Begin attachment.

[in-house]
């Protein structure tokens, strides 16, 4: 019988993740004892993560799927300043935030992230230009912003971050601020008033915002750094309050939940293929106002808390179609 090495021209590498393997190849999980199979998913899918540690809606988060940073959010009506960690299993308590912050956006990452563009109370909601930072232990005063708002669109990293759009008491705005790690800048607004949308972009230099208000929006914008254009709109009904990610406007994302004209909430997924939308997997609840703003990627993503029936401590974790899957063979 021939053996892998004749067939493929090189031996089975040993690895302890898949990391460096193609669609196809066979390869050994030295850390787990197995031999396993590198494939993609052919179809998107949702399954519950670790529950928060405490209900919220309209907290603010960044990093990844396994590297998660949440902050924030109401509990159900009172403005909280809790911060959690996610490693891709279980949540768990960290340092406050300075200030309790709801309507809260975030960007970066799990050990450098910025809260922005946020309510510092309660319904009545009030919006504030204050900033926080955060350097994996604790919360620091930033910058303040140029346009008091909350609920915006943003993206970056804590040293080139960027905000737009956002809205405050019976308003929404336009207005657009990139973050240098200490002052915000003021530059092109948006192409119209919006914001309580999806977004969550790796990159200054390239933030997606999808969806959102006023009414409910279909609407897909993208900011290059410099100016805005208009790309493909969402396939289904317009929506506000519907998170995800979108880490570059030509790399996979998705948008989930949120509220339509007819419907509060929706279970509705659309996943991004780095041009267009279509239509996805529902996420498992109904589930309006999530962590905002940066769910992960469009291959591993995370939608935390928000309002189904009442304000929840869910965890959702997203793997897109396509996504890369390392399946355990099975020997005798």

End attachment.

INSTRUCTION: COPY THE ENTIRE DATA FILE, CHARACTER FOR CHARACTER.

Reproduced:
[in-house]
């Protein structure tokens, strides 16, 4: 019988993740004892993560799927300043935030992230230009912003971050601020008033915002750094309050939940293929106002808390179609 090495021209590498393997190849999980199979998913899918540690809606988060940073959010009506960690299993308590912050956006990452563009109370909601930072232990005063708002669109990293759009008491705005790690800048607004949308972009230099208000929006914008254009709109009904990610406007994302004209909430997924939308997997609840703003990627993503029936401590974790899957063979 021939053996892998004749067939493929090189031996089975040993690895302890898949990391460096193609669609196809066979390869050994030295850390787990197995031999396993590198494939993609052919179809998107949702399954519950670790529950928060405490209900919220309209907290603010960044990093990844396994590297998660949440902050924030109401509990159900009172403005909280809790911060959690996610490693891709279980949540768990960290340092406050300075200030309790709801309507809260975030960007970066799990050990450098910025809260922005946020309510510092309660319904009545009030919006504030204050900033926080955060350097994996604790919360620091930033910058303040140029346009008091909350609920915006943003993206970056804590040293080139960027905000737009956002809205405050019976308003929404336009207005657009990139973050240098200490002052915000003021530059092109948006192409119209919006914001309580999806977004969550790796990159200054390239933030997606999808969806959102006023009414409910279909609407897909993208900011290059410099100016805005208009790309493909969402396939289904317009929506506000519907998170995800979108880490570059030509790399996979998705948008989930949120509220339509007819419907509060929706279970509705659309996943991004780095041009267009279509239509996805529902996420498992109904589930309006999530962590905002940066769910992960469009291959591993995370939608935390928000309002189904009442304000929840869910965890959702997203793997897109396509996504890369390392399946355990099975020997005798």